"Maybe removing the ceiling on the standard rate, so that all income is once again liable to NI at the same rate, would be a good way of raising some money and a small start to reducing inequality in the UK?"

Definitely a good idea. Neil Kinnock was all set to do precisely that, until it was pointed out that the principal "losers" would be the middle-class, middle-income voters upon whom he would rely for support.

That hasn't changed.
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Re: Yes, the top 1% pay 27% of tax. No, they're not paying their share

Post by Ivan on Sat Oct 25, 2014 5:12 pm

oftenwrong. Three thoughts on that:-

1. You don’t announce before the election that everyone will be paying the same rate of NI. Why should Labour be upfront about such matters when the Tories never are? Between them, the last three Tory PMs (and let’s hope they are the last three Tory PMs) have presided over an increase in VAT from 8% to 20%. Were the increases ever announced in their manifestos? No chance! Thatcher had “no plans” to increase VAT and accused Shirley Williams of scaremongering for suggesting any such thing. However, papers released under the 30-year rule showed that Geoffrey Howe had briefed the Treasury on the proposed increase before the May 1979 election. Osborne used the same “no plans” line in 2010 and then increased VAT to 20% within weeks of sneaking into power on the backs of the Lib Dems. When challenged about a further possible VAT increase if the Tory nightmare continues after next May, Cameron has made a similar remark, from which we are left to draw our own conclusions.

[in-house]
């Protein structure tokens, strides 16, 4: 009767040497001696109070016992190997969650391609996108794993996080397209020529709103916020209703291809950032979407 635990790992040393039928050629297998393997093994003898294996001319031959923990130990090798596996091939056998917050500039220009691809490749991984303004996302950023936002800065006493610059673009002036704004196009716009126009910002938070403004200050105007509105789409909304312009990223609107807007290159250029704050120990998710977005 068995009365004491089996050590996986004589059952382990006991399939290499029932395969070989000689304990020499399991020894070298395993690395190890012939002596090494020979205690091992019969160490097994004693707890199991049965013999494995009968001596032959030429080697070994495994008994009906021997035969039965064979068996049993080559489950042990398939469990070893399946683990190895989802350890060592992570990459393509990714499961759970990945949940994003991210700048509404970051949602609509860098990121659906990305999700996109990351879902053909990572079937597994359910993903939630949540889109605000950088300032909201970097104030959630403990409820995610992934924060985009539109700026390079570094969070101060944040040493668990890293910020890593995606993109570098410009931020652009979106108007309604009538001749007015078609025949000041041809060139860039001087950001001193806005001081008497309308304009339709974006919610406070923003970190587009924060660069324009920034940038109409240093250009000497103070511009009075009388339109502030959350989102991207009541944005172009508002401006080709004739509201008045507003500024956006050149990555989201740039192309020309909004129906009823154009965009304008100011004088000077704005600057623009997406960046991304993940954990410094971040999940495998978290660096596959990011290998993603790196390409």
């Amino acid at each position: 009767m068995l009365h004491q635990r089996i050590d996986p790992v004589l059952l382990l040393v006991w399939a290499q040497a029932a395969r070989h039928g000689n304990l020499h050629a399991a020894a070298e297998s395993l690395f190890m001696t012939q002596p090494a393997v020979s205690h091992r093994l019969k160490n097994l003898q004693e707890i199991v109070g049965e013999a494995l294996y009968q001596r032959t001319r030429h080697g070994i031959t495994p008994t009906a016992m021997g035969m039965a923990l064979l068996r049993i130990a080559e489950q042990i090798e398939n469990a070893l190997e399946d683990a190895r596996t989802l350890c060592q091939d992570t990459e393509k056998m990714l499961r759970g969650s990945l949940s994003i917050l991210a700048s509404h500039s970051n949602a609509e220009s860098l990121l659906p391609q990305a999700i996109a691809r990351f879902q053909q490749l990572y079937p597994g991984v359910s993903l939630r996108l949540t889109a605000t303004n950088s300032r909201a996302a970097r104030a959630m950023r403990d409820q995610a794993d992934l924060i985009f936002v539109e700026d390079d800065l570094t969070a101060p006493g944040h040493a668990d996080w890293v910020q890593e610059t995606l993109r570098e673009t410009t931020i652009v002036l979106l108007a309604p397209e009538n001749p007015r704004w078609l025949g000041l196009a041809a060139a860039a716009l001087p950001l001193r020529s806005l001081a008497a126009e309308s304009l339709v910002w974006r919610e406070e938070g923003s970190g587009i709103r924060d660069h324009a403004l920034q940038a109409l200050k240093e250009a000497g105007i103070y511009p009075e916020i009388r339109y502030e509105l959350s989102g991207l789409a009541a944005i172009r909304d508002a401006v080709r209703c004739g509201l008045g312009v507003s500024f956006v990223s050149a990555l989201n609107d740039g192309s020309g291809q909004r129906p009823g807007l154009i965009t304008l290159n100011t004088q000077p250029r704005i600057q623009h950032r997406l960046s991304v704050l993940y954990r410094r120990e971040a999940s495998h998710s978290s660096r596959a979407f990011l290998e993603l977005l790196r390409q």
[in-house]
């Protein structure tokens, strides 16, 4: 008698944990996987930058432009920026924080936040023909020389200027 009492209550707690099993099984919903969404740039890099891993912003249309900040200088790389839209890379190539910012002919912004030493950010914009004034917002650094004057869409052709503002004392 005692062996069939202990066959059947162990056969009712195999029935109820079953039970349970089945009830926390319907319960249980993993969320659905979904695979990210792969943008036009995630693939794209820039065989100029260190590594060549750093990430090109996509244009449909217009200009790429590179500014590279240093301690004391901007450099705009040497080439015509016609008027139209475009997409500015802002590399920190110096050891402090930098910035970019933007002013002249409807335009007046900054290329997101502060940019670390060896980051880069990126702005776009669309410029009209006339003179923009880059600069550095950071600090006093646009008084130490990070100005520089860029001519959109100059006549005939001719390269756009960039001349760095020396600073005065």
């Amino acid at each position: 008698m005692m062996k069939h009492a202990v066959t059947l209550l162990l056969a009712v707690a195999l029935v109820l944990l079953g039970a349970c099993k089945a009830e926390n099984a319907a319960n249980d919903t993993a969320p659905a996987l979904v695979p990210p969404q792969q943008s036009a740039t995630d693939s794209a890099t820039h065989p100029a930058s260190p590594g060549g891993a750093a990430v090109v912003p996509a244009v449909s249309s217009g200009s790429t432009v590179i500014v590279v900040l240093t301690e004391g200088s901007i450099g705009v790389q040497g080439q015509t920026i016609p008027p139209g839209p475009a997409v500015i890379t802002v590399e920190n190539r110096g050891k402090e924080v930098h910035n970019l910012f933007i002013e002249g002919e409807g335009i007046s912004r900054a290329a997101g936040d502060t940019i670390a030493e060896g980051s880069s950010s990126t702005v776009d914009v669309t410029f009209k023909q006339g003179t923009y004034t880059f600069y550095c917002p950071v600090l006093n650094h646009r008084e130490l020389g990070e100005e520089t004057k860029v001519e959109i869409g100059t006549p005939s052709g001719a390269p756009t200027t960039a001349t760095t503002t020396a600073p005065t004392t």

2. To avoid hammering the so-called ‘squeezed middle’, the threshold at which the 40% income tax rate cuts in could be raised substantially to compensate for the NI increase. Personally, I'd also reduce VAT to 15% (the minimum standard rate allowed by the EU) at the same time, something from which everyone, but especially the poorest of us, would benefit.

3. It’s those people who have become obscenely richer in the last 35 years who must shoulder more of the tax burden. A mansion tax, and even a land value tax, would be a good start because both are hard to avoid. If Russian oligarchs sell up and leave London, the properties will still be in place and whoever buys them will still have to pay the tax. If such a policy starts a general reduction in house prices (unlikely, since most people can only dream of a home costing £2+ million), that might lead to a loss in revenue but would make houses more affordable. As far as I can see, it’s a win-win situation.
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Re: Yes, the top 1% pay 27% of tax. No, they're not paying their share

Post by stuart torr on Sat Oct 25, 2014 6:17 pm

Ivan, if the top 1% are the richest in the country, what percentage of tax do you consider they should pay? 40-50% as a reasonable assumption?
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Re: Yes, the top 1% pay 27% of tax. No, they're not paying their share

Post by oftenwrong on Sat Oct 25, 2014 10:25 pm

"Why should Labour be upfront about such matters when the Tories never are?"

Why should younger voters dismiss all political parties as "each as bad as the other"?
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Re: Yes, the top 1% pay 27% of tax. No, they're not paying their share

Post by stuart torr on Sun Oct 26, 2014 5:18 pm

OW do you think the younger voters are part of the top 1%?
If not they will not be paying 40-50% tax then will they?